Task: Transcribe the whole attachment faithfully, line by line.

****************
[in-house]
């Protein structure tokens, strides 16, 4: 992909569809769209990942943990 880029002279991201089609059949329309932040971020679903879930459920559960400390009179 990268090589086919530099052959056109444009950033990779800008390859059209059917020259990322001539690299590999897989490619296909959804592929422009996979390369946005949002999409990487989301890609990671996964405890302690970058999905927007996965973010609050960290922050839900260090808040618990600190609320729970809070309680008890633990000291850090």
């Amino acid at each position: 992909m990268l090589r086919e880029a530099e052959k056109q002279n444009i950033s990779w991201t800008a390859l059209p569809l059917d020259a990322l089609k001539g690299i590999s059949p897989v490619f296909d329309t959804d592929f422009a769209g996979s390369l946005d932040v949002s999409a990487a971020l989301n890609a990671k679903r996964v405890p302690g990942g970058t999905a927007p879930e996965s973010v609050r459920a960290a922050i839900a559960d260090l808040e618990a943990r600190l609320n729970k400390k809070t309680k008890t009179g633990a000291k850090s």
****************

[in-house]
């Protein structure tokens, strides 16, 4: 992909569809769209990942943990 880029002279991201089609059949329309932040971020679903879930459920559960400390009179 990268090589086919530099052959056109444009950033990779800008390859059209059917020259990322001539690299590999897989490619296909959804592929422009996979390369946005949002999409990487989301890609990671996964405890302690970058999905927007996965973010609050960290922050839900260090808040618990600190609320729970809070309680008890633990000291850090």
């Amino acid at each position: 992909m990268l090589r086919e880029a530099e052959k056109q002279n444009i950033s990779w991201t800008a390859l059209p569809l059917d020259a990322l089609k001539g690299i590999s059949p897989v490619f296909d329309t959804d592929f422009a769209g996979s390369l946005d932040v949002s999409a990487a971020l989301n890609a990671k679903r996964v405890p302690g990942g970058t999905a927007p879930e996965s973010v609050r459920a960290a922050i839900a559960d260090l808040e618990a943990r600190l609320n729970k400390k809070t309680k008890t009179g633990a000291k850090s």